Berta Gonzalez de Vega: Selection Comes From Selection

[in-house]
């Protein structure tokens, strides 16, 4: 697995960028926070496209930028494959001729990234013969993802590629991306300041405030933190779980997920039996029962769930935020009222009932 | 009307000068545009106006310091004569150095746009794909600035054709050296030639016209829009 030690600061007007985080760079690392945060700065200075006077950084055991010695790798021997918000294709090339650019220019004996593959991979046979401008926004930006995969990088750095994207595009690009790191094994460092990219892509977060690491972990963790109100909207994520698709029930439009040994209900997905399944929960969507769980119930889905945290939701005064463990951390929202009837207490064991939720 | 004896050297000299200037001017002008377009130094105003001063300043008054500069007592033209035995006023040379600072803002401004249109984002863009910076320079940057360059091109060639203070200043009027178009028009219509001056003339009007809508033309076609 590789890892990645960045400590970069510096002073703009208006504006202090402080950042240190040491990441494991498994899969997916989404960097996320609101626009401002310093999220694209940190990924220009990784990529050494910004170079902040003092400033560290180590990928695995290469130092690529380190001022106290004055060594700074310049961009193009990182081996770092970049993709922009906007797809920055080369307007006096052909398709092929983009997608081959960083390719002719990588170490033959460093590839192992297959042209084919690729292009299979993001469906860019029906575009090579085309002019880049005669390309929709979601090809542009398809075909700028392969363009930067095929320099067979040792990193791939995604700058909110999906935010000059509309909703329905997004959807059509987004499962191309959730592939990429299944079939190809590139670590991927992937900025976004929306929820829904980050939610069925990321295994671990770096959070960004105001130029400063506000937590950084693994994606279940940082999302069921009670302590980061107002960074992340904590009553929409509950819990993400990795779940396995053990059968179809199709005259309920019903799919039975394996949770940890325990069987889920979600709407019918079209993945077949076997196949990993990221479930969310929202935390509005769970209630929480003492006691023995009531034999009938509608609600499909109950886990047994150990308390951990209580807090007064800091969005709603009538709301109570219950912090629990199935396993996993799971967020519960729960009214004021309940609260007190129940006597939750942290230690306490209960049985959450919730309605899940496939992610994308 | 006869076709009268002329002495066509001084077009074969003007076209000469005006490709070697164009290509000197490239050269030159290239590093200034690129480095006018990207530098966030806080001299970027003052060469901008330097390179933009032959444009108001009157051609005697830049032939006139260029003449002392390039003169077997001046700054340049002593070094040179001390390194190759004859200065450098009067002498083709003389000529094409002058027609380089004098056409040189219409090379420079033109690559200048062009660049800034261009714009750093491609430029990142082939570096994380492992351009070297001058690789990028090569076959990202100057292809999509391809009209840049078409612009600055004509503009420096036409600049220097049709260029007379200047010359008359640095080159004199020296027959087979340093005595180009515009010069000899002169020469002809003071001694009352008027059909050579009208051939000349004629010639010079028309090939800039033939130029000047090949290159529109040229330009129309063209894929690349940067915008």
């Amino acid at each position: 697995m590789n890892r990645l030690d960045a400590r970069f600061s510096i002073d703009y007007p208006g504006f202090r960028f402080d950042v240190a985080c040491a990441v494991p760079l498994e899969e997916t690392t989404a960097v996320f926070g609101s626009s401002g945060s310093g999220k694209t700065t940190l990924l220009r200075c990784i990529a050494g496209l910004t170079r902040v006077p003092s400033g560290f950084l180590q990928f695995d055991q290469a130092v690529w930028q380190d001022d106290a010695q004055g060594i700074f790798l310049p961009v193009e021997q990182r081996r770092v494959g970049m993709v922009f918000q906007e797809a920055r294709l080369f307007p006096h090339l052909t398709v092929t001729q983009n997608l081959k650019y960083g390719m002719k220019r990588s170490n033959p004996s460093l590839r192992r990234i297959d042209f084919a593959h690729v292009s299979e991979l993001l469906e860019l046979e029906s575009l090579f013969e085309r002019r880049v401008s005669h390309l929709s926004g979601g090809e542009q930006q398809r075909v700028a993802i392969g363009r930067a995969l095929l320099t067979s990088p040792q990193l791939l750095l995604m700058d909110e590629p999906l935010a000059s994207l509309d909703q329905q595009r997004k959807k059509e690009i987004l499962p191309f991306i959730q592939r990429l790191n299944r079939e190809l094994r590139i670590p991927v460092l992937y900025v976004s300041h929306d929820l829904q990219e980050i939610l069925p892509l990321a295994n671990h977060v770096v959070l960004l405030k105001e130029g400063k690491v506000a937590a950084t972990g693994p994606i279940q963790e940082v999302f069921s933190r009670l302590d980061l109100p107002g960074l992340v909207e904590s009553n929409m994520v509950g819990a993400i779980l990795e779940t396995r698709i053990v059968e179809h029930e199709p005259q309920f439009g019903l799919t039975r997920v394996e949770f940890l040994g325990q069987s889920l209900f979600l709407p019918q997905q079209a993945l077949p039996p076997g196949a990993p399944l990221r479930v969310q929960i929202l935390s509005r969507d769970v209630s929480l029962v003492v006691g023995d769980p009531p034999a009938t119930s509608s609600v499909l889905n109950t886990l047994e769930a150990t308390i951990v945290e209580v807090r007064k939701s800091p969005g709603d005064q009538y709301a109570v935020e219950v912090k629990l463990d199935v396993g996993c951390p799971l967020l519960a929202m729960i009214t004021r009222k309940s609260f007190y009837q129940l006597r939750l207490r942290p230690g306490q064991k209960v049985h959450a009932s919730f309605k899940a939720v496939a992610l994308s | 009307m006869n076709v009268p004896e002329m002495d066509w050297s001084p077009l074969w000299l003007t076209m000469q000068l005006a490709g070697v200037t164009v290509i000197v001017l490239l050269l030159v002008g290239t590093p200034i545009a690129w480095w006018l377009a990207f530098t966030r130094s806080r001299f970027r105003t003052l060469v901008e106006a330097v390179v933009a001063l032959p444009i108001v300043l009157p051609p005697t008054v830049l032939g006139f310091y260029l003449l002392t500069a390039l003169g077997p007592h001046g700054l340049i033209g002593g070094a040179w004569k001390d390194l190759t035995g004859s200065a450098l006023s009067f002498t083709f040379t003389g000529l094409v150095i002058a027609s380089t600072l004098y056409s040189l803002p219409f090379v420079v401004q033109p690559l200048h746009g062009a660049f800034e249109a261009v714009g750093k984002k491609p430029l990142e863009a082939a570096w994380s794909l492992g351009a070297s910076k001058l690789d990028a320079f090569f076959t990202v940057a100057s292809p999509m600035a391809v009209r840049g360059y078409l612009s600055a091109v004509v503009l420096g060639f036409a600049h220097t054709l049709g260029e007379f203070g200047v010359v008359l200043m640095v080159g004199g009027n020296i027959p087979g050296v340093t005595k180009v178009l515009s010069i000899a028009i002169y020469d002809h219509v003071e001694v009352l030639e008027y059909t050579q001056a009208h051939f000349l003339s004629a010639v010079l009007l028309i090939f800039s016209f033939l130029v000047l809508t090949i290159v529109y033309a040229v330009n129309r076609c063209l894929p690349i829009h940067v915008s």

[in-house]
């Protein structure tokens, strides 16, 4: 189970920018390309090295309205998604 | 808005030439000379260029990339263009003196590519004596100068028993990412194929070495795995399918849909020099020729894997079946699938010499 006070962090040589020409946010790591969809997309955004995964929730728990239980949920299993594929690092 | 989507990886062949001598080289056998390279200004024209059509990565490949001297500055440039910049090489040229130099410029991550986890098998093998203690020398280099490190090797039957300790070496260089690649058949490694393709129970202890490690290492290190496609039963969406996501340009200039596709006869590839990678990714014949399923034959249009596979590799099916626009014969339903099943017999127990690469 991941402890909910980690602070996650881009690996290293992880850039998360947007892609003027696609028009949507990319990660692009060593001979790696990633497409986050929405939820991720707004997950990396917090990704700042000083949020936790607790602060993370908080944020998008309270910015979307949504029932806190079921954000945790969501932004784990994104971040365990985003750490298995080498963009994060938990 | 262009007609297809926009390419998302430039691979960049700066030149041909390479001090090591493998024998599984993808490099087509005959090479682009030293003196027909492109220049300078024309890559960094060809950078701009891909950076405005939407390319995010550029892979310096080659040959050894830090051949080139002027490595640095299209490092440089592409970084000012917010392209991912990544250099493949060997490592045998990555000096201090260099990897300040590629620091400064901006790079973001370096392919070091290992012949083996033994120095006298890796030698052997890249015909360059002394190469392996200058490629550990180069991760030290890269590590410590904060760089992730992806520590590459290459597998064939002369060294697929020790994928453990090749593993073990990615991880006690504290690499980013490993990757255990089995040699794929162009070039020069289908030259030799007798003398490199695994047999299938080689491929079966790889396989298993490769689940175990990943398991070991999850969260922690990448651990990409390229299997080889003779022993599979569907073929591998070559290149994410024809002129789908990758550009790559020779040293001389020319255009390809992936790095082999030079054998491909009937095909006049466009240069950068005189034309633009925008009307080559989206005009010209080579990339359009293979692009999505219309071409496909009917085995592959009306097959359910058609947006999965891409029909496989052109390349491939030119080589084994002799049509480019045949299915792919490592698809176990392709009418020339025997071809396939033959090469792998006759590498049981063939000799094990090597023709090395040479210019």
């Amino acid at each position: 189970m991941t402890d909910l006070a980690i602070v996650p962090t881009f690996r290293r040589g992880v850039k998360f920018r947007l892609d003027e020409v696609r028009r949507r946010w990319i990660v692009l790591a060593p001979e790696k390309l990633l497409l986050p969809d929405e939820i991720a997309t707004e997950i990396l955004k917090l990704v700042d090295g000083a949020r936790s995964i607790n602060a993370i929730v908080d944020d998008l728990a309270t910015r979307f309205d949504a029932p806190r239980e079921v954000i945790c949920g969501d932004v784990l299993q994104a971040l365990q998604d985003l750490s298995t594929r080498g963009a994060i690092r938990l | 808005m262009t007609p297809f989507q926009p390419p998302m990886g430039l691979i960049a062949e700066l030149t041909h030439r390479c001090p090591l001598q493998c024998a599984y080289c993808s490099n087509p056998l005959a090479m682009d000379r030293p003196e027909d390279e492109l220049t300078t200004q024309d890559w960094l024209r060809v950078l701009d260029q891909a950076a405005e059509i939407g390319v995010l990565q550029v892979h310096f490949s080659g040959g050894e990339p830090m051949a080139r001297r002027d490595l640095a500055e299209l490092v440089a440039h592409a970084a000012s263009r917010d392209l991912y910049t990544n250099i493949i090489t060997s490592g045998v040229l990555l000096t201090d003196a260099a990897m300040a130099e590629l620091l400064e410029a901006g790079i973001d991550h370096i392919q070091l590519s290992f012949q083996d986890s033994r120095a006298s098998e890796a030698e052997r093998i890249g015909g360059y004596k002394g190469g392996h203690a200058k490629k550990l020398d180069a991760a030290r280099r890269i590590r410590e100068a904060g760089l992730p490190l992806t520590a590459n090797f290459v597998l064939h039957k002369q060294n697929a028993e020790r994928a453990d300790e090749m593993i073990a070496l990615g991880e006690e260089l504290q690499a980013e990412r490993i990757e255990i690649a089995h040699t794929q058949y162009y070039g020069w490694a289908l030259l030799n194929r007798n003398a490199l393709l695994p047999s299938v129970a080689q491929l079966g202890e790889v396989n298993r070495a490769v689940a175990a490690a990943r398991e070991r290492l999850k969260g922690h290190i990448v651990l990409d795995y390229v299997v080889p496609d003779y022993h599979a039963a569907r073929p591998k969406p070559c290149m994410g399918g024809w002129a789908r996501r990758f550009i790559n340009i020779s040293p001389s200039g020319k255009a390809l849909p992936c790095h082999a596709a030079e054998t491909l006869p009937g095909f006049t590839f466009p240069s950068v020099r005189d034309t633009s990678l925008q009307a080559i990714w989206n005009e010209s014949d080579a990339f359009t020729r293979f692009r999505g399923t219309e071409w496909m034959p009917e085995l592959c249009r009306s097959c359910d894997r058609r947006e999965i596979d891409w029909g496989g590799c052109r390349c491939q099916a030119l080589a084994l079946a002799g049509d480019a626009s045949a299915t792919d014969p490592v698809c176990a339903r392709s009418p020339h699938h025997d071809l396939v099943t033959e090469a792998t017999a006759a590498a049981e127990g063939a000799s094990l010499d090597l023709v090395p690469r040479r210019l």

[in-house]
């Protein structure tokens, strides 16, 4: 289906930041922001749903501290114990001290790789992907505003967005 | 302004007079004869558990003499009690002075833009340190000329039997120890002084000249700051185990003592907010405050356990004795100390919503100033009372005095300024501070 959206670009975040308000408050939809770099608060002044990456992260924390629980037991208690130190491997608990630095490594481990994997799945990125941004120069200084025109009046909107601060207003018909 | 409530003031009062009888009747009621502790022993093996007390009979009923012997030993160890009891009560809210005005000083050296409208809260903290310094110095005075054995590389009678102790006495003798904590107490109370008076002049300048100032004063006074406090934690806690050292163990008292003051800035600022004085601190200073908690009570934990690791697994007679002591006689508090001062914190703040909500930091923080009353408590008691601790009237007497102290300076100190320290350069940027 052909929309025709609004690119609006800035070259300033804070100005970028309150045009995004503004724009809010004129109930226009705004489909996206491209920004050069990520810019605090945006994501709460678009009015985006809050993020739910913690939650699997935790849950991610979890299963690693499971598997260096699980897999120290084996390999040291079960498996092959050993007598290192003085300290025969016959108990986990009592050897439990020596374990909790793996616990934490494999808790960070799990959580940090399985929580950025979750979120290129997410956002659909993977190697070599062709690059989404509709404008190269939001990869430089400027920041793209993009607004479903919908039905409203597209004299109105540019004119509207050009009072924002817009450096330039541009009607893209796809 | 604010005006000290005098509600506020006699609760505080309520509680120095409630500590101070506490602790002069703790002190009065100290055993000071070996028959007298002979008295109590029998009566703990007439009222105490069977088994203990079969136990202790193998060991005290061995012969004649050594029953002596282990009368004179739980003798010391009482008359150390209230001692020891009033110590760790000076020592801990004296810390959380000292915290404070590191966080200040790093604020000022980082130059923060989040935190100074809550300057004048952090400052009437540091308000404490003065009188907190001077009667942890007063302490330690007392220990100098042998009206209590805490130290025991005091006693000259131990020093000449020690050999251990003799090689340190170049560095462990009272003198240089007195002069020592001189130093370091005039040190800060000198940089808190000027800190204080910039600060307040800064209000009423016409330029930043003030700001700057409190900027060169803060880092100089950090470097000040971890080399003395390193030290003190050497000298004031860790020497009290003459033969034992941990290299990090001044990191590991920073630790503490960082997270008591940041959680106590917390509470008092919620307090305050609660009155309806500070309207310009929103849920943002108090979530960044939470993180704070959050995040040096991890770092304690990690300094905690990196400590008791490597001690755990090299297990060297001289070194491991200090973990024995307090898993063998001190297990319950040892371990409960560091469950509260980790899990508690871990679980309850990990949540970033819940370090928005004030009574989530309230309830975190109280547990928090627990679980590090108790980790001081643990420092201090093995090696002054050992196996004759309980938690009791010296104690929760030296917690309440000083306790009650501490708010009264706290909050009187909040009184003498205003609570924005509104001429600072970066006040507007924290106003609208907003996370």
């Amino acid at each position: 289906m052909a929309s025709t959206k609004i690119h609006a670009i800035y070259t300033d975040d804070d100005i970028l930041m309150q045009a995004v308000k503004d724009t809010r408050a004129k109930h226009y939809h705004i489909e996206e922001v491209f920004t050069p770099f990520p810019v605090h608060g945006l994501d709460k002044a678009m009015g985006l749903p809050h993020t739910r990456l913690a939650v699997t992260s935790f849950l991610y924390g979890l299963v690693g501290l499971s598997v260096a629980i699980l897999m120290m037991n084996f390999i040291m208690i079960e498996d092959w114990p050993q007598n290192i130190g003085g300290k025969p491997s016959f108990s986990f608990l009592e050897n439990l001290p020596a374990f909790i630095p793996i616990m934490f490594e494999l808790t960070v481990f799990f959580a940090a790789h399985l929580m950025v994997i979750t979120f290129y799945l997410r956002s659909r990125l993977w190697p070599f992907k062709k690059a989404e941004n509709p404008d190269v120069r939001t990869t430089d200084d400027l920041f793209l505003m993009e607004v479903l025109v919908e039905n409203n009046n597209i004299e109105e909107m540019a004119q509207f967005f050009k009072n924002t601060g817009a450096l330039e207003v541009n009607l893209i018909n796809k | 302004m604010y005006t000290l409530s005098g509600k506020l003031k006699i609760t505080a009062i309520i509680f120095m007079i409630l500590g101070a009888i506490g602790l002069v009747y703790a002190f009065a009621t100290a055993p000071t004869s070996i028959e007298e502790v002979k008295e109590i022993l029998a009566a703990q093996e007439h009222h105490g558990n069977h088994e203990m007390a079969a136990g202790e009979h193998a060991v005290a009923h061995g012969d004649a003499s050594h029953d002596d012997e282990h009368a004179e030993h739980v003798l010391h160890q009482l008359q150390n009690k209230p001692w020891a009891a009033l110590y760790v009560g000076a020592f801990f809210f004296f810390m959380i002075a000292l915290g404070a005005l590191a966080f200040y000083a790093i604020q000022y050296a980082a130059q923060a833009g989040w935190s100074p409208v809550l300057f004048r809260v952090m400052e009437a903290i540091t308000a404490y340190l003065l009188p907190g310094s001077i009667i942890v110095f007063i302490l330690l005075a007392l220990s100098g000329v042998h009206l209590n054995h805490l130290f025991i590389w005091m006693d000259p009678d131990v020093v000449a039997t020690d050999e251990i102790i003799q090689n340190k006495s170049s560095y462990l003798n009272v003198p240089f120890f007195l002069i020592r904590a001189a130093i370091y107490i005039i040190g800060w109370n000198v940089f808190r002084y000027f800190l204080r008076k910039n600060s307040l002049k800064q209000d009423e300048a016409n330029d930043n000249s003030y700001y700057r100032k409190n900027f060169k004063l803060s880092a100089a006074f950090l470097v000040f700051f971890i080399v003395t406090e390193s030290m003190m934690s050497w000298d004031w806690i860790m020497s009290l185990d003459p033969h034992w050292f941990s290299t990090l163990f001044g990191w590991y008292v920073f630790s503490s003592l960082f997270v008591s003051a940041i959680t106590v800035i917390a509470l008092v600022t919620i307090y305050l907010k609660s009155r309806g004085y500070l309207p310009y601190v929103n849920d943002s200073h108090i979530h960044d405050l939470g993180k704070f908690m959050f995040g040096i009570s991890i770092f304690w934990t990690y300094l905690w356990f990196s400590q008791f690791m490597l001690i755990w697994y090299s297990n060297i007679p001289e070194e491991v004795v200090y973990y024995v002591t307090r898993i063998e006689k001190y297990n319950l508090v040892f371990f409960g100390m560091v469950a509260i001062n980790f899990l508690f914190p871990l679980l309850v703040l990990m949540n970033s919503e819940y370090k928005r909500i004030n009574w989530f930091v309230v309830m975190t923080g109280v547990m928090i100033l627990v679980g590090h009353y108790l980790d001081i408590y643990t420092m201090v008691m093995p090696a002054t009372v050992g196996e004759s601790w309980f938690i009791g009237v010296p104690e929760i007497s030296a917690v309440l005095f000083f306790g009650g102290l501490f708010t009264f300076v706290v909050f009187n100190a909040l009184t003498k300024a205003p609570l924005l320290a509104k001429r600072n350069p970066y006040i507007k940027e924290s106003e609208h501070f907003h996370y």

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The achievement of the Spanish basketball team deserves a leisurely analysis of how it is possible to win EuroBasket with such modest expectations that the bookmakers placed us in seventh place. This may be logical: some children are probably overwhelmed by the successes of their predecessors who, unlike the general public, know them well and are working there as mentors, such as Carlos Jiménez, former national team leader. The captain, current manager of Spain, always thoughtful and important. The senior team’s victory ended a summer of major successes in the lower divisions. There is a mine. Club kids who dump weekly match data with separate figures for the federation, kids who accept from a fairly early age are divided by levels. Up to five, as is the case with Los Guindos and Unicaza in Málaga, whose pitches yielded Alberto Díaz, a revelatory redheaded point guard from Spain. In these courts, where thousands of Málaga people have spent their childhood and teenage afternoons, who can reach the elite, they are trained with the same fervor that they do without the love of the sport. You work hard, you accept that not everyone has the same potential and you respect the authority of the coach. What is not done in academic education. curious. There are Spanish sports results, there are school failure rates and universities’ positions in international rankings. Can you imagine an education ministry that knows, with data from objective tests, like the Spanish Basketball Federation, where students study most likely? Centers of higher academic performance? To get Olympians in maths at La Moncloa, as Obama did with the US team? That there was a team of scouts gathering the early talents of thousands of children with programs specific to them? There are notable efforts that go unnoticed, such as Astalmat, the wonderful teacher who reinvents the usual menu of dozens of children across Spain with math classes at the faculties on Saturdays. Or the CFIS of the Polytechnic of Barcelona, ​​which is recruiting these Olympic children into Maths, Physics, Computer Science, after passing an exam, to enroll them in their center, out of selectivity. Yesterday, Inger Enqvist wrote a column in La Tercera in which he cited egalitarianism and anti-authoritarianism as triggers for an education that, despite having more money, fewer students and more time to study, is always in crisis. Lives in An education in which competition is removed (where are the honor rolls from decades ago?) while games are encouraged in the afternoon. Competition inspires and doesn’t make you a worse person. Plus, you can compete and help. But don’t be afraid that what works in sport will never work in teaching. It is better to be uneducated than to appreciate those who put effort into the basket. For a selection that selects.



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